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Entropy and Time’s Arrow
Entropy, the degree of disorder or uncertainty in a system, is often cited as time’s arrow. How do we distinguish past and present? One way we know this intuitively is through the observation of decay. It doesn’t take the likes of Newton to know the difference between a newly fallen apple and the fallen one from the week before. The world around us moves naturally toward disorder. Keeping things neat and tidy requires the injection of energy and intelligence. The flower garden and white picket fence grant great curb appeal as long as they are maintained. Leave them alone and they soon look old and disheveled.

The second law of thermodynamics, which states that the total entropy of a closed system can never decrease over time, is what physicists credit for the asymmetry between past and future and what makes the arrow of time point forward. Chaos in the universe increases as time moves forward. But such was not the case in the establishment of this universe. With each passing day of the creation week, chaos was progressively brought to heel under the order of God.

It can be argued that this in no way negates the second law as God’s creative work amounts to an injection of energy into the system. It undoubtedly was. My point is that regardless of the imposition of order—which remained until the fall of man—time still moved forward. In this age of decay, entropy is a useful tool for keeping past, present, and future in correct alignment. But entropy is not what makes time move forward, redemption is.

The Rhythm of Life
Among other benefits, God’s gift to man through time is a paced pattern of production. “Six days shall you labor and do all your work” we read in Exodus 20:9. The Sabbath is something to look forward to, a day of rest from our labors and time of fellowship with our Lord. I’ve had seasons in my life when I foolishly abandoned the Sabbath, working seven days a week for weeks on end. As day bled into day, joy grew harder to find. Each day took on the color of the one before it and life turned tasteless. Labor without rest is bondage. Rest without labor is boredom. God would have us free and lively.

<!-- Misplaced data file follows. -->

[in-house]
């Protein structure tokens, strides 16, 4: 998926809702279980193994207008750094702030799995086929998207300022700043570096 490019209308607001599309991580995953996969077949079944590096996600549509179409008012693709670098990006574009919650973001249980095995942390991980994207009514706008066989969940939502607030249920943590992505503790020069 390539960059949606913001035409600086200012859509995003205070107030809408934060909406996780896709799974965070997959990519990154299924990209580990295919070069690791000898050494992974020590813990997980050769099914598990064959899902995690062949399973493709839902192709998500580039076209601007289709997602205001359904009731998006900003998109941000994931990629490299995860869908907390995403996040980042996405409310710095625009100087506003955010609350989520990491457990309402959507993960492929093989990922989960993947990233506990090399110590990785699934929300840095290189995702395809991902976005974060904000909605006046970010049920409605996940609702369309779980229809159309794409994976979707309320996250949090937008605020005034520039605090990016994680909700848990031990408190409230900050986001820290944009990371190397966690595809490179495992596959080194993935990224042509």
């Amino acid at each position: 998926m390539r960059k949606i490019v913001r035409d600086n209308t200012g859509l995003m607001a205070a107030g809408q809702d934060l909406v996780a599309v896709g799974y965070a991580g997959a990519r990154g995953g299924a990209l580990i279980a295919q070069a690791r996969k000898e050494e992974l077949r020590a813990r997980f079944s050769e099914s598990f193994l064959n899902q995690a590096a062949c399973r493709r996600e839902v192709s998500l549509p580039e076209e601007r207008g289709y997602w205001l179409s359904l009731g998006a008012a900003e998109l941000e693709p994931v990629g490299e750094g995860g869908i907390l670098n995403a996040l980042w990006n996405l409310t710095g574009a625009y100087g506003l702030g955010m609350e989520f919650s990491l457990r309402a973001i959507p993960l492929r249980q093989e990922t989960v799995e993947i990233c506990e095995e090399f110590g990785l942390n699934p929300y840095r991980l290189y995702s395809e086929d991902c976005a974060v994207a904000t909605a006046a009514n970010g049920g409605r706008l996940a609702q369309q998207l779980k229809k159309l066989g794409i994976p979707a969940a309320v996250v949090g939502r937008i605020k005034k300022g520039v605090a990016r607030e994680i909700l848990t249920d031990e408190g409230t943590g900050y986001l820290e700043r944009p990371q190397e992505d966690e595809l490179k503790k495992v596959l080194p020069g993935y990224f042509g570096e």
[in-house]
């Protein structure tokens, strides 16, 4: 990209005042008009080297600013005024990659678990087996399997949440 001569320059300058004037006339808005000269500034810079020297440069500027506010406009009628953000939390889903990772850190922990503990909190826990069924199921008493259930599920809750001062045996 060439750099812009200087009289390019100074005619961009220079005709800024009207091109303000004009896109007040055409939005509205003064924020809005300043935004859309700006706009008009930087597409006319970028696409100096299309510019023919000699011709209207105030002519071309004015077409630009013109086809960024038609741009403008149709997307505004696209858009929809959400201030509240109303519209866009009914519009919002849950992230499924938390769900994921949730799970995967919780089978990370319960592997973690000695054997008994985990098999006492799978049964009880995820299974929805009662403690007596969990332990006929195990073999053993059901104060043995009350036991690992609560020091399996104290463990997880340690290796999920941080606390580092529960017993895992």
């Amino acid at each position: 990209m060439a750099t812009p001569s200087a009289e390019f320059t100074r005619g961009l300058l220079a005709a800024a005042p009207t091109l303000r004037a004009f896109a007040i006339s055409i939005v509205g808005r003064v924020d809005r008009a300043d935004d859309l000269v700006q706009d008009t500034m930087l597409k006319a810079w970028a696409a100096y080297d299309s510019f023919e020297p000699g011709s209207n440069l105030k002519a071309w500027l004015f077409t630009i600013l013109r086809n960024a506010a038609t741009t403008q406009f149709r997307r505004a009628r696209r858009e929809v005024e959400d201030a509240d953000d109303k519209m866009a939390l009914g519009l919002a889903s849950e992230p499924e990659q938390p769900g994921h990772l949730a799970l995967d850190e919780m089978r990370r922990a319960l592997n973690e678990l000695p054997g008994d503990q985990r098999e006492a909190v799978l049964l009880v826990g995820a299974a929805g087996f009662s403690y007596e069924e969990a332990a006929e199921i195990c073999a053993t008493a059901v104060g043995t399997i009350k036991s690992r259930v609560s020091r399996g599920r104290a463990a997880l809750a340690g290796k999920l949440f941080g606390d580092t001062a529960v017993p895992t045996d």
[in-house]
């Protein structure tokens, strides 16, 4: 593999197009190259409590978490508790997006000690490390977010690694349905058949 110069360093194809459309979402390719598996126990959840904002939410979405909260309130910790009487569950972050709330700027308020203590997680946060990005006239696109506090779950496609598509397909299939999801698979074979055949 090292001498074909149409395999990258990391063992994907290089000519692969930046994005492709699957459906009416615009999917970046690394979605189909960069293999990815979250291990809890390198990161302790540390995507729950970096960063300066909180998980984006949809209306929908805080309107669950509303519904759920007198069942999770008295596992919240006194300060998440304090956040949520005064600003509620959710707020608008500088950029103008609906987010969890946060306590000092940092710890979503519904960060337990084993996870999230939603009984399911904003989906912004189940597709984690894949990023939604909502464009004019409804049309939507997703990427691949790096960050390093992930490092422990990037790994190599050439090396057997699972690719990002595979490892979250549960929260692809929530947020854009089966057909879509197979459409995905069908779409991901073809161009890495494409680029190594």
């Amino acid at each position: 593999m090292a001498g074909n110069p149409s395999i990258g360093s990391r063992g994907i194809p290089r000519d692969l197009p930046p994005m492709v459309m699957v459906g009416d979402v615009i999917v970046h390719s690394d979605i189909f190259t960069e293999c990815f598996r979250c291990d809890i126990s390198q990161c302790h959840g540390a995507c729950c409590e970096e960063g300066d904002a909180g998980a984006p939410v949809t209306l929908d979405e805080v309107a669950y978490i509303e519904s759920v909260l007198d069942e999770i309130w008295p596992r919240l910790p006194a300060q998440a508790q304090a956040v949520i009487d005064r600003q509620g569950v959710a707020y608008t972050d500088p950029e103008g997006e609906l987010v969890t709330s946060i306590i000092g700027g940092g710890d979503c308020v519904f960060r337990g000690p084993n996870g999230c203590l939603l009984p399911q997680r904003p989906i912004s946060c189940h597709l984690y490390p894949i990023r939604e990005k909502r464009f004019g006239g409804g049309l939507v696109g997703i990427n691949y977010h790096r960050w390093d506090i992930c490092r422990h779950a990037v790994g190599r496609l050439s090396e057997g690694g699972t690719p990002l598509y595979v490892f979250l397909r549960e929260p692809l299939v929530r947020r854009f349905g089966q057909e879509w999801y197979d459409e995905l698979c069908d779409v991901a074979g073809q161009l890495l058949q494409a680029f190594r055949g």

Genesis 3:8a
And they heard the sound of the Lord God walking in the garden in the cool of the day … ESV

“The cool of the day” is literally “the breeze (Hebrew ruwach) of the day” and occurs in the early evening. This is a logical time for a Father to visit His children as it comes at the end of their working day. We tend to pattern our associations in the same way. We gather with family and friends after work or on the weekend. In the relaxed atmosphere of well-earned repose, hearts are more open and minds less distracted. We are free to pay attention to each other instead of tasks. Note the wording in the verse above. Adam and Eve hid when their heard the Lord’s footfalls. He appeared to them in physical form. Their sin made these face-to-face encounters subsequently rare. But the Lord kept the appointed daily meeting time for millennia, showing up in the form of the evening sacrifice.

Time, a Spiritual Entity in a Material World
Genesis 2:3
So God blessed the seventh day and made it holy, because on it God rested from all his work that he had done in creation. ESV